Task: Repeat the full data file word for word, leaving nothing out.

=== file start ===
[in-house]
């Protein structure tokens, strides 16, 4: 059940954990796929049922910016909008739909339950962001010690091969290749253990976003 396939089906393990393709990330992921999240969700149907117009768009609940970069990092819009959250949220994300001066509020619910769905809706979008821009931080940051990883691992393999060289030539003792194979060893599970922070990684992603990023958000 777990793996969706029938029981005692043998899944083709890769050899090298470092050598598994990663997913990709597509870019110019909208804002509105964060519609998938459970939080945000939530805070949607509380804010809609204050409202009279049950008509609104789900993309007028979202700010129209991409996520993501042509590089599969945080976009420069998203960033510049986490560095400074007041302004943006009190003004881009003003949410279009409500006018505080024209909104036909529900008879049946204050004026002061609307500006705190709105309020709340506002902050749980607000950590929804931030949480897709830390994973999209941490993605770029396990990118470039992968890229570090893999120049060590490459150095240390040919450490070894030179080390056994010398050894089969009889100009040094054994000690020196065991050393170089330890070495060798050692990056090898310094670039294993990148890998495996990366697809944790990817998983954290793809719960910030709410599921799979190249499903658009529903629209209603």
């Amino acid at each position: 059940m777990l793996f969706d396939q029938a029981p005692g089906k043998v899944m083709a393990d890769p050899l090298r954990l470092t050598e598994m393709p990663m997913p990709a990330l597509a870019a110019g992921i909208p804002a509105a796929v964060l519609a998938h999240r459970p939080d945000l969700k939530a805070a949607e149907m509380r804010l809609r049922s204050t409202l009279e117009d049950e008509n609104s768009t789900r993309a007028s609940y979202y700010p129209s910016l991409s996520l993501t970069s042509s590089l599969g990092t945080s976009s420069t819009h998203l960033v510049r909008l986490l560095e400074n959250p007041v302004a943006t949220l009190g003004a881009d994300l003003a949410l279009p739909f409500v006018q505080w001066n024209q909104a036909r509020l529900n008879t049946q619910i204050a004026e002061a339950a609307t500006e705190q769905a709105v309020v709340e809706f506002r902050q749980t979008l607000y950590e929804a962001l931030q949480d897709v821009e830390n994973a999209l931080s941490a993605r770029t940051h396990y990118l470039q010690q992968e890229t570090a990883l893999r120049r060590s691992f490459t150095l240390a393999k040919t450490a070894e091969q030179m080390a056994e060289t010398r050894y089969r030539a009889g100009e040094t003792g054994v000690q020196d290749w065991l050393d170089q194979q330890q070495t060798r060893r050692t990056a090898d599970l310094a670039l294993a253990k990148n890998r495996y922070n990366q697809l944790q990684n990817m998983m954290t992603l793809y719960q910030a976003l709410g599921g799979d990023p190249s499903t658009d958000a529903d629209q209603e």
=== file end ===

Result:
[in-house]
């Protein structure tokens, strides 16, 4: 059940954990796929049922910016909008739909339950962001010690091969290749253990976003 396939089906393990393709990330992921999240969700149907117009768009609940970069990092819009959250949220994300001066509020619910769905809706979008821009931080940051990883691992393999060289030539003792194979060893599970922070990684992603990023958000 777990793996969706029938029981005692043998899944083709890769050899090298470092050598598994990663997913990709597509870019110019909208804002509105964060519609998938459970939080945000939530805070949607509380804010809609204050409202009279049950008509609104789900993309007028979202700010129209991409996520993501042509590089599969945080976009420069998203960033510049986490560095400074007041302004943006009190003004881009003003949410279009409500006018505080024209909104036909529900008879049946204050004026002061609307500006705190709105309020709340506002902050749980607000950590929804931030949480897709830390994973999209941490993605770029396990990118470039992968890229570090893999120049060590490459150095240390040919450490070894030179080390056994010398050894089969009889100009040094054994000690020196065991050393170089330890070495060798050692990056090898310094670039294993990148890998495996990366697809944790990817998983954290793809719960910030709410599921799979190249499903658009529903629209209603």
């Amino acid at each position: 059940m777990l793996f969706d396939q029938a029981p005692g089906k043998v899944m083709a393990d890769p050899l090298r954990l470092t050598e598994m393709p990663m997913p990709a990330l597509a870019a110019g992921i909208p804002a509105a796929v964060l519609a998938h999240r459970p939080d945000l969700k939530a805070a949607e149907m509380r804010l809609r049922s204050t409202l009279e117009d049950e008509n609104s768009t789900r993309a007028s609940y979202y700010p129209s910016l991409s996520l993501t970069s042509s590089l599969g990092t945080s976009s420069t819009h998203l960033v510049r909008l986490l560095e400074n959250p007041v302004a943006t949220l009190g003004a881009d994300l003003a949410l279009p739909f409500v006018q505080w001066n024209q909104a036909r509020l529900n008879t049946q619910i204050a004026e002061a339950a609307t500006e705190q769905a709105v309020v709340e809706f506002r902050q749980t979008l607000y950590e929804a962001l931030q949480d897709v821009e830390n994973a999209l931080s941490a993605r770029t940051h396990y990118l470039q010690q992968e890229t570090a990883l893999r120049r060590s691992f490459t150095l240390a393999k040919t450490a070894e091969q030179m080390a056994e060289t010398r050894y089969r030539a009889g100009e040094t003792g054994v000690q020196d290749w065991l050393d170089q194979q330890q070495t060798r060893r050692t990056a090898d599970l310094a670039l294993a253990k990148n890998r495996y922070n990366q697809l944790q990684n990817m998983m954290t992603l793809y719960q910030a976003l709410g599921g799979d990023p190249s499903t658009d958000a529903d629209q209603e």